That’s not exactly something you want to be wrong about, you know? So for the next two years I just kind of went along with the story they told us, but I couldn’t help but notice lots of little things. My sister in law baby sat for a woman with two little boys who was very generous in passing along hand me downs to us when I got pregnant with Taz. I was over at her place to pick up bags of clothes when I was about six months along, and I noticed that the roomies had made a pretty big change in their room- no more twin beds.
And me being the person I am with a filter problem, I blurted out, “You guys are sleeping together now?” *insert foot here*
She laughed it off and gave some BS story about how they found an awesome memory foam mattress topper but only could find a queen so they put the beds together. Sure, honey. Sure. Just tell me when you’re ready.
Over the next few months, they started the process of coming out. And then the craziness began. My sister in law told her parents first, who did not react the way she expected them to. There were tears, some yelling, a few hang ups on phone calls, and lots of scripture being thrown around. And they called her partner’s parents and outed her to them. She was crushed. I was livid. How dare they think that was ok? This defining moment for her, taken away just like that. Both conservative Christian families reacted the way they felt they had to, but it was hard to see the part where they were loving their daughters sometimes.
And my hubby and I were just still kind of hanging out, waiting for her to just tell us already so we could help her through it. I’m not sure why she took months more to come out to us, but we weren’t going to force it. We just made sure to let them know our home and hearts were open, and that they were both cherished aunties to our tiny son.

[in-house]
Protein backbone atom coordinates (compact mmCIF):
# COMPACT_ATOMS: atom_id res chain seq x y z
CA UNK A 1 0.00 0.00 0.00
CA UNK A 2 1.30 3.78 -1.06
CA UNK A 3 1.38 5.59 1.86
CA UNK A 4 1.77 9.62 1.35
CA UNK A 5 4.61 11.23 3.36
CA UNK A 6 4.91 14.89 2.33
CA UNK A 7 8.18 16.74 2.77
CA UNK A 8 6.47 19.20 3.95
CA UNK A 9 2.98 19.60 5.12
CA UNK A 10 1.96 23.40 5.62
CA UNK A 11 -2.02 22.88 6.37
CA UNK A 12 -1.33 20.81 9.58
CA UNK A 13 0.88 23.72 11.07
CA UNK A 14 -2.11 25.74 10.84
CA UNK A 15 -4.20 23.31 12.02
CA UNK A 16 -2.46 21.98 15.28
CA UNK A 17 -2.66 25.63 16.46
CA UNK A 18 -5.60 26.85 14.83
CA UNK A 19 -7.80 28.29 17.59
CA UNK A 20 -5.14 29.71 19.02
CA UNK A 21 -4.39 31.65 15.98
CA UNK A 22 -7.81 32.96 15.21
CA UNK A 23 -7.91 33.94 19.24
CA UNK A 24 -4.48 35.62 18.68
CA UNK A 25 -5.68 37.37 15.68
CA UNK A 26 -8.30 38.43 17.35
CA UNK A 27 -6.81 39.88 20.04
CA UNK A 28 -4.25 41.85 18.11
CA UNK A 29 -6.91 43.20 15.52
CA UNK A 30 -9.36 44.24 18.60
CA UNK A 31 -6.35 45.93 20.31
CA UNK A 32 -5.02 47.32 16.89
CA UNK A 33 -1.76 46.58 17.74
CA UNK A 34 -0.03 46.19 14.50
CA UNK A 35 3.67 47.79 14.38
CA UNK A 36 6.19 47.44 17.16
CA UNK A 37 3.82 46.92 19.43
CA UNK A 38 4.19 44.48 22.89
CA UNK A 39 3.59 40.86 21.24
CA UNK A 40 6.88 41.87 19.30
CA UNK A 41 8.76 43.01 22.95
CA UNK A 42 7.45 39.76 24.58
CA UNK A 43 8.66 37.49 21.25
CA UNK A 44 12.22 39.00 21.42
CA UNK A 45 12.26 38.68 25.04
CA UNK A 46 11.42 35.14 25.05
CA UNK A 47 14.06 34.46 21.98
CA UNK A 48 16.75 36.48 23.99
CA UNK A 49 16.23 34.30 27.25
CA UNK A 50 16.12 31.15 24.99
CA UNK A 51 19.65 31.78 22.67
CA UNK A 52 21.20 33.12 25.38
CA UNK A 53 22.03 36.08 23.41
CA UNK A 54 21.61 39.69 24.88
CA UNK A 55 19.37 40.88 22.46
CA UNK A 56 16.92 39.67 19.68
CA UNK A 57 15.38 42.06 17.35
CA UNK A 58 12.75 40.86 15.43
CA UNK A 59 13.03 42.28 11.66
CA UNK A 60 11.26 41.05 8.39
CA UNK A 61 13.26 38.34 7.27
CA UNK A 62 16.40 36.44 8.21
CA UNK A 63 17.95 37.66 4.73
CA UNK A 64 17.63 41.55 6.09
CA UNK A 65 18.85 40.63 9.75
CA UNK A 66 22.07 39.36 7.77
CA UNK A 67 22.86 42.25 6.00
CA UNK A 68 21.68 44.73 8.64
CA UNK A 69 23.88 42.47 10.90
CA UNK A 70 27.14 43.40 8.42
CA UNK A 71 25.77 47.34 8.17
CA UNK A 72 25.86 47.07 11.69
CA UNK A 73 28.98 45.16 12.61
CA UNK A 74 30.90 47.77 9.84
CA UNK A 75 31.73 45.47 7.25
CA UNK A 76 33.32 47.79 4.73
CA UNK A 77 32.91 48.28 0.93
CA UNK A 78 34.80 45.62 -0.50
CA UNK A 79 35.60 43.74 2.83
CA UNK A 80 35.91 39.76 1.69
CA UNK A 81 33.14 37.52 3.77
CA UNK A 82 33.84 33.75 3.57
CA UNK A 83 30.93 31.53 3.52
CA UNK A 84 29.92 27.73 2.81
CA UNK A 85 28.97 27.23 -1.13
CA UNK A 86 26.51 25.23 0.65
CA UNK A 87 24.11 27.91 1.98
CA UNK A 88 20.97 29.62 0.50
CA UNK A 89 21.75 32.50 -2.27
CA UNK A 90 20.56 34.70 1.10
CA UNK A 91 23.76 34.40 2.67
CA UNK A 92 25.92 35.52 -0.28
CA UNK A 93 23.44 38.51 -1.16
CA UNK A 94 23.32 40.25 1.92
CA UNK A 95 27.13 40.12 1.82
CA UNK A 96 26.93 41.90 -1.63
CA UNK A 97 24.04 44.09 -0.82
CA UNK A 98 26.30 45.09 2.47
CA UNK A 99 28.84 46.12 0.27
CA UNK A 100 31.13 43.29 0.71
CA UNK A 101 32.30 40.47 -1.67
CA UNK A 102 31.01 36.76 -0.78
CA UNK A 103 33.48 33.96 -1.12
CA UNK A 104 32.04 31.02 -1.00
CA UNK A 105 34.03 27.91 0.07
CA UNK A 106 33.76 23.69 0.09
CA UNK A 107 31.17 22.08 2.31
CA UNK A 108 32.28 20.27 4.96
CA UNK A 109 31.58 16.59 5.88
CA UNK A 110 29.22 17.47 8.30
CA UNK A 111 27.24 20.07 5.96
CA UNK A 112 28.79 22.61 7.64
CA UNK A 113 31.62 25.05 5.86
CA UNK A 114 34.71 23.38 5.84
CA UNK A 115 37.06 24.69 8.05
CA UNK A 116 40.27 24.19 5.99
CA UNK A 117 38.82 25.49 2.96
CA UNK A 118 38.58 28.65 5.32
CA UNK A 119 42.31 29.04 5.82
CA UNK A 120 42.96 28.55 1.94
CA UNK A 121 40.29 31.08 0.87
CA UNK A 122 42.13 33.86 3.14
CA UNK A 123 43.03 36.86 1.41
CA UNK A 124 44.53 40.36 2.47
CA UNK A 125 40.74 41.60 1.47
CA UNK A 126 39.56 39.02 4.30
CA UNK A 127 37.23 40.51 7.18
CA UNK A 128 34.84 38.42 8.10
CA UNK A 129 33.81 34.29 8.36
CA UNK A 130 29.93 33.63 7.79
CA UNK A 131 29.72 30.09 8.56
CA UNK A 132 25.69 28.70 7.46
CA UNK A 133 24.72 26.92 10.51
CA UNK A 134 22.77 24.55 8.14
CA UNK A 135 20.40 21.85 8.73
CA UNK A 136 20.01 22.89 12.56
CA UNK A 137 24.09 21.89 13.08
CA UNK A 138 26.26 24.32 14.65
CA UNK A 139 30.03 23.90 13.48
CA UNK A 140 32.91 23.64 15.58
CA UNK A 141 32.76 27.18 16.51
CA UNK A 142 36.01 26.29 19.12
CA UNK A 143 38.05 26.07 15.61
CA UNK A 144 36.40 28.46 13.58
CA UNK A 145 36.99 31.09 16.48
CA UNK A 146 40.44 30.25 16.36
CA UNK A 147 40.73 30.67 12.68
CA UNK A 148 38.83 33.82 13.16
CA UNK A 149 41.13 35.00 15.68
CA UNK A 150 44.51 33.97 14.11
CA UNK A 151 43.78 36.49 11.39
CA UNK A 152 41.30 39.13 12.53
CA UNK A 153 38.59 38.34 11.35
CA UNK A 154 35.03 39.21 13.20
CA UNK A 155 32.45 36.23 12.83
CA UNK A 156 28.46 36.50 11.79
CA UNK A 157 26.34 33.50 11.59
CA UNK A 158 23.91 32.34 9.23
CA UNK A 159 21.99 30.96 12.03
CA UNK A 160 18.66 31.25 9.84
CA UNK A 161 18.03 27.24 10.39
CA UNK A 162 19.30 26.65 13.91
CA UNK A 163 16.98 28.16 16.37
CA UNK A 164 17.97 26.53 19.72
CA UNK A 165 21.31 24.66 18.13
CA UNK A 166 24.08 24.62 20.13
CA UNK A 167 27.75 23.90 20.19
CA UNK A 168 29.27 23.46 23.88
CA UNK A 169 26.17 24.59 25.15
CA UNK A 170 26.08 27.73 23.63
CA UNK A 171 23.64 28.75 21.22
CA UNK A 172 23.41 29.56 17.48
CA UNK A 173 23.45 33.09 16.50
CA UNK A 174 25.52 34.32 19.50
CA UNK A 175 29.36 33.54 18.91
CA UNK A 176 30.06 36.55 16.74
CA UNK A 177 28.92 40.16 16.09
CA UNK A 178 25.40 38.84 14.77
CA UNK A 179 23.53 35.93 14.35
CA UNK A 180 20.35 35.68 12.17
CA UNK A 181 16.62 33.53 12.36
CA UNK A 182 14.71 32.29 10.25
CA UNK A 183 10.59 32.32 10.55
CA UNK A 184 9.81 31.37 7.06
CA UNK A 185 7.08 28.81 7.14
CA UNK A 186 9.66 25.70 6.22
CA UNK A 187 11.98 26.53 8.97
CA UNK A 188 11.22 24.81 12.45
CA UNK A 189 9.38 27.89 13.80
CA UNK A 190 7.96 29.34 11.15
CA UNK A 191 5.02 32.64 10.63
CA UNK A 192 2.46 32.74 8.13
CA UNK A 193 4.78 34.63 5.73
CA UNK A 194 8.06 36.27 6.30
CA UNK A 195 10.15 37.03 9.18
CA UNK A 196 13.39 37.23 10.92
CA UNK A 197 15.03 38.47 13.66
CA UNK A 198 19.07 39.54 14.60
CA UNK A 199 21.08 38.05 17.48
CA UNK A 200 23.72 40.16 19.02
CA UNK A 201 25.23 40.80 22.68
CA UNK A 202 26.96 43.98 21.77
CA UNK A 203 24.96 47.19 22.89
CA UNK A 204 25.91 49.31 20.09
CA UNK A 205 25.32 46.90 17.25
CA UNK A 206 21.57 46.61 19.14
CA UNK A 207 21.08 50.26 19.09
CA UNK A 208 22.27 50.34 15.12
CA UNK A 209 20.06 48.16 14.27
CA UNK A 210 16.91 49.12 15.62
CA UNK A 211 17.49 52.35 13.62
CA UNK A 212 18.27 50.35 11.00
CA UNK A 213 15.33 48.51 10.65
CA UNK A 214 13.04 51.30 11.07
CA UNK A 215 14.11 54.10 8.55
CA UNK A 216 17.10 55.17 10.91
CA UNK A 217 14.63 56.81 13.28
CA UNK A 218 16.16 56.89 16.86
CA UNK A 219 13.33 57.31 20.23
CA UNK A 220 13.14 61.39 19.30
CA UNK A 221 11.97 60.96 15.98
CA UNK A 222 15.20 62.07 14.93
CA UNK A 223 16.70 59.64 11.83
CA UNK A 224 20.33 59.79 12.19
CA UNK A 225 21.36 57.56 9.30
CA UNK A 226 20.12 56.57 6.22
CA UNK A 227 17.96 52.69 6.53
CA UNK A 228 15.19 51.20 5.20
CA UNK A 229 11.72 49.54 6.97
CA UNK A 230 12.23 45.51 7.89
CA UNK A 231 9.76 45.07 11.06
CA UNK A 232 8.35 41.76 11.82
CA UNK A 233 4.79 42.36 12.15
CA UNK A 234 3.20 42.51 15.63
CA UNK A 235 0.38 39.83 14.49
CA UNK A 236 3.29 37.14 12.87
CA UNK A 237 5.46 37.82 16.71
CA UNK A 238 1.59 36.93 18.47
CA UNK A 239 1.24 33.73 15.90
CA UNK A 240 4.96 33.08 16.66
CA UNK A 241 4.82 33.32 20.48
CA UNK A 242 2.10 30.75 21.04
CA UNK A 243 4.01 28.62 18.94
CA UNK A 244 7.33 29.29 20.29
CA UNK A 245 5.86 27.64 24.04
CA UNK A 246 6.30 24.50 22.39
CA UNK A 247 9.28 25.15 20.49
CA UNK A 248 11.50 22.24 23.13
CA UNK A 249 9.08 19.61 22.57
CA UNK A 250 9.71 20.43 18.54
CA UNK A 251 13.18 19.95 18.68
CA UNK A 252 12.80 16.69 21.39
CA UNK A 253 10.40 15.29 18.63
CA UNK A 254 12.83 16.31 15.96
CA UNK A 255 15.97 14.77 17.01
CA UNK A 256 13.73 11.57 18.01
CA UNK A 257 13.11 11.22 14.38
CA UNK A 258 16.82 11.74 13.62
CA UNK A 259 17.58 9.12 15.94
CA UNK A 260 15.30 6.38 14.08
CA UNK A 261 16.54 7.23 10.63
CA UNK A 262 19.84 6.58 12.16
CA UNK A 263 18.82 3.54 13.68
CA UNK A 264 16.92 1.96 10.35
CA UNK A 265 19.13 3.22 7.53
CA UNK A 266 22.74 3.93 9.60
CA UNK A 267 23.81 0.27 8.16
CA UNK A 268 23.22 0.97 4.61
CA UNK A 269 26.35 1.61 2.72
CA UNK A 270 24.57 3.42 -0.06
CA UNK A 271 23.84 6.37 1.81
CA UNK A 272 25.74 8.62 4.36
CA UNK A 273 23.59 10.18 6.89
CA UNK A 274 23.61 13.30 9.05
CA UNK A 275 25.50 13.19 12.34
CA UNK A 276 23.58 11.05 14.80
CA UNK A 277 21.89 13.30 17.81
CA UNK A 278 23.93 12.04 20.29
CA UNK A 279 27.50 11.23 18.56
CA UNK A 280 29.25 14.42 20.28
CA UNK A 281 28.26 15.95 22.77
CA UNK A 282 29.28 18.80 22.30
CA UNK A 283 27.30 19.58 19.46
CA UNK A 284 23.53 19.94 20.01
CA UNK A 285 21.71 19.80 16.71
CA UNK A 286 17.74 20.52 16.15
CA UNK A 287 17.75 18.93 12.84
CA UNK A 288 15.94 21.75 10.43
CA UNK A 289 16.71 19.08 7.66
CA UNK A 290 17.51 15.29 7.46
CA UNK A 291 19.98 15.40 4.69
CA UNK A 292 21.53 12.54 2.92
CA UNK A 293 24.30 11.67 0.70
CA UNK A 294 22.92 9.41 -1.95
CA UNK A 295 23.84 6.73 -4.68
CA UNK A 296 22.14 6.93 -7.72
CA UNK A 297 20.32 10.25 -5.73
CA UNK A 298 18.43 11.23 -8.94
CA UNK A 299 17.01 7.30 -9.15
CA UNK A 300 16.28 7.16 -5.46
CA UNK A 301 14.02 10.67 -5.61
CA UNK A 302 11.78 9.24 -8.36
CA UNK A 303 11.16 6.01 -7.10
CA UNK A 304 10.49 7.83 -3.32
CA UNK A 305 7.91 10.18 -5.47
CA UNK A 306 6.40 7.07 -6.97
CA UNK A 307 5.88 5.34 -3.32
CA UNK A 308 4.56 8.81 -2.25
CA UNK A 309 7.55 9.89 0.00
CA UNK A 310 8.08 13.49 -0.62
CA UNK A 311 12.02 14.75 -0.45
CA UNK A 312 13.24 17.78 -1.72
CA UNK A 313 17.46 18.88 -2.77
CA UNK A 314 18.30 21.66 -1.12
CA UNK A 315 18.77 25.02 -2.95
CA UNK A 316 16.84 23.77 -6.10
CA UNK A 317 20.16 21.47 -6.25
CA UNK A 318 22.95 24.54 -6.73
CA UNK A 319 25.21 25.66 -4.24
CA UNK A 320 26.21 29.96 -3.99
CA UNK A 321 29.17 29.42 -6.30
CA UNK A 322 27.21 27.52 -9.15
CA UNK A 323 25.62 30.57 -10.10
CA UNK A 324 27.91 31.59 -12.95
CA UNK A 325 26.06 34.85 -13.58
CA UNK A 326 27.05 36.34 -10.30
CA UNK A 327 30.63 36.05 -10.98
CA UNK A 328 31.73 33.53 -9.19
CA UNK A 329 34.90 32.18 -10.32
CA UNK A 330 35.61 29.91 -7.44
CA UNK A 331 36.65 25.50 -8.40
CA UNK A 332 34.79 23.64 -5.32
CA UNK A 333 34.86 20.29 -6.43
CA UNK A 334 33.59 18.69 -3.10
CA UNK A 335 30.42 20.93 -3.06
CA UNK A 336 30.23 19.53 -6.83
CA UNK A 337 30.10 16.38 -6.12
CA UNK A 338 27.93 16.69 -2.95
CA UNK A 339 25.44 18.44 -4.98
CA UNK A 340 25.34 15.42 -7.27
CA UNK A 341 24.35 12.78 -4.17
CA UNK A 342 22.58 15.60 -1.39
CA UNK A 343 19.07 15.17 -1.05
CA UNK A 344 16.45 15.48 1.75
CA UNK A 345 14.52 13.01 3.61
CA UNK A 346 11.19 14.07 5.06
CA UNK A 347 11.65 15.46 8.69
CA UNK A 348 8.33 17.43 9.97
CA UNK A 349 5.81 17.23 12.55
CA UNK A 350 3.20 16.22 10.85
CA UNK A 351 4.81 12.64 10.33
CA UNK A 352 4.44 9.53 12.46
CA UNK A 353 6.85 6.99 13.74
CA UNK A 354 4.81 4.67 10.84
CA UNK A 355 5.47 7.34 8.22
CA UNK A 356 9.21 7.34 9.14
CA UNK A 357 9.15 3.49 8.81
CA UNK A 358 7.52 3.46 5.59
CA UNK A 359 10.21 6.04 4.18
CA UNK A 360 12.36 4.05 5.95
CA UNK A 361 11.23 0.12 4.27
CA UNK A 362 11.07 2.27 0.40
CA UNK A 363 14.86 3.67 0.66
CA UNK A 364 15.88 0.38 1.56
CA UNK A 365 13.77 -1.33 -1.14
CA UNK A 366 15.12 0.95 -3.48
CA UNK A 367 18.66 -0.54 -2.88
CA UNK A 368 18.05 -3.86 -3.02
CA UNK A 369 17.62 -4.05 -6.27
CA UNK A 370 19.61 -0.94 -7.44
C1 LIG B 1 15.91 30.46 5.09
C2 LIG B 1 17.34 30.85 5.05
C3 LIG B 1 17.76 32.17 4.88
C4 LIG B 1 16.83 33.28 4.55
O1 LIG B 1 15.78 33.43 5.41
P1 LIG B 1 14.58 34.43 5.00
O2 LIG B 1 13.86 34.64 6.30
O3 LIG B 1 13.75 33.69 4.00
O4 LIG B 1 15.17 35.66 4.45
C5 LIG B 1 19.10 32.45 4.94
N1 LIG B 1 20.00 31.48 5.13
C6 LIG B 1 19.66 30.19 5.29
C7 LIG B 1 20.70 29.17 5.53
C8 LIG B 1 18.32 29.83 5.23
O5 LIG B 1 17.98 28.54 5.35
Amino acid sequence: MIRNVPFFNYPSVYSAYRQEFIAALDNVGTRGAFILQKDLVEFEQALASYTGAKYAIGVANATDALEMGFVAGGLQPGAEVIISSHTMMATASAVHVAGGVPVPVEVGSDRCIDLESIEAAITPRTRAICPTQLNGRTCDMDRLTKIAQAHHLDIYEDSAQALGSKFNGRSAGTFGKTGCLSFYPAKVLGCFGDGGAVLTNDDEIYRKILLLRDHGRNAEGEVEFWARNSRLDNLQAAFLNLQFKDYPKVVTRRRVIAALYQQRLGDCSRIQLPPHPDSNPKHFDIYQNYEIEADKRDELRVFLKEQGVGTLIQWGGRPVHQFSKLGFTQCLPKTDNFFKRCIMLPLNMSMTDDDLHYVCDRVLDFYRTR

In the mean time, we got the ranty phone calls from a broken hearted family who didn’t know how to handle the news that their daughter loved another woman. I’d be lying if I said we knew what to do at the same time. It was so against how we were raised. So contrary to our idea of what marriage was, our defined, God-appointed gender roles within our marriage. But we were going to keep the door open. We were going to love our sisters.
She finally sent us an email, subject line, “The Elephant in the Room.” I had no idea it was what it was and didn’t even open it until the next morning. Then I rushed to reply, to let her know it didn’t change a damn thing as far as we were concerned.
You see, the whole condemnation thing gets tough when you know people, love people, witness a relationship that looks pretty darn unsinful. Here are these two women living an awful lot like we do. They go to church, they work, they save their pennies, they budget, they try to eat right and exercise, they rent movies on Friday nights, they make time for date nights. They are good to the people around them. We were left with our preconceptions in one hand, and reality in front of our face, and they just didn’t jive. Where was the harm done from this “sin?” And more importantly, where was the love that should have been shown them by their families?
It was (and still is) a very uncomfortable middle to be placed in. We took it a day at a time. We still take it a day at a time. With lots of prayer, lots of laughs, lots of tears, and lots of hanging out and having food.
And eventually, all of those days led up to a very special one this year on July 4. I’ll let you know about that in the next post.